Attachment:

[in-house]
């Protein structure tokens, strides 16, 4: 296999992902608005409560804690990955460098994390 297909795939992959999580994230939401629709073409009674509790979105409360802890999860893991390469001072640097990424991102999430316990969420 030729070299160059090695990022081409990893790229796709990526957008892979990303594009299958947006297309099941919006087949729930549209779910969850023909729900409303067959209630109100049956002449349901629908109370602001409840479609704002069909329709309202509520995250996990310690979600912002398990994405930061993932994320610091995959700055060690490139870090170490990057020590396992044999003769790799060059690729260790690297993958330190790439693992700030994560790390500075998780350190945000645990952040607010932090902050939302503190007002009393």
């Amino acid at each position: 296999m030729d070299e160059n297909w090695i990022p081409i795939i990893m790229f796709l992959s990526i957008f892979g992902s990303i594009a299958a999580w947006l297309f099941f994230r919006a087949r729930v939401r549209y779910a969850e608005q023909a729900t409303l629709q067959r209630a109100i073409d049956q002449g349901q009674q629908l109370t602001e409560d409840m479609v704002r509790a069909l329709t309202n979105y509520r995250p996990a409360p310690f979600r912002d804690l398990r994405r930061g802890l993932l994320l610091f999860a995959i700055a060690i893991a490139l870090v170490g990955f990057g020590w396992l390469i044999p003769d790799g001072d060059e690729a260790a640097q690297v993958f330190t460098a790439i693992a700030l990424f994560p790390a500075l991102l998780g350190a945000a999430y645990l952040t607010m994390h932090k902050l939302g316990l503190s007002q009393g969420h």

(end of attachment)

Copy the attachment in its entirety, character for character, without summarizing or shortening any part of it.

[in-house]
């Protein structure tokens, strides 16, 4: 296999992902608005409560804690990955460098994390 297909795939992959999580994230939401629709073409009674509790979105409360802890999860893991390469001072640097990424991102999430316990969420 030729070299160059090695990022081409990893790229796709990526957008892979990303594009299958947006297309099941919006087949729930549209779910969850023909729900409303067959209630109100049956002449349901629908109370602001409840479609704002069909329709309202509520995250996990310690979600912002398990994405930061993932994320610091995959700055060690490139870090170490990057020590396992044999003769790799060059690729260790690297993958330190790439693992700030994560790390500075998780350190945000645990952040607010932090902050939302503190007002009393």
């Amino acid at each position: 296999m030729d070299e160059n297909w090695i990022p081409i795939i990893m790229f796709l992959s990526i957008f892979g992902s990303i594009a299958a999580w947006l297309f099941f994230r919006a087949r729930v939401r549209y779910a969850e608005q023909a729900t409303l629709q067959r209630a109100i073409d049956q002449g349901q009674q629908l109370t602001e409560d409840m479609v704002r509790a069909l329709t309202n979105y509520r995250p996990a409360p310690f979600r912002d804690l398990r994405r930061g802890l993932l994320l610091f999860a995959i700055a060690i893991a490139l870090v170490g990955f990057g020590w396992l390469i044999p003769d790799g001072d060059e690729a260790a640097q690297v993958f330190t460098a790439i693992a700030l990424f994560p790390a500075l991102l998780g350190a945000a999430y645990l952040t607010m994390h932090k902050l939302g316990l503190s007002q009393g969420h």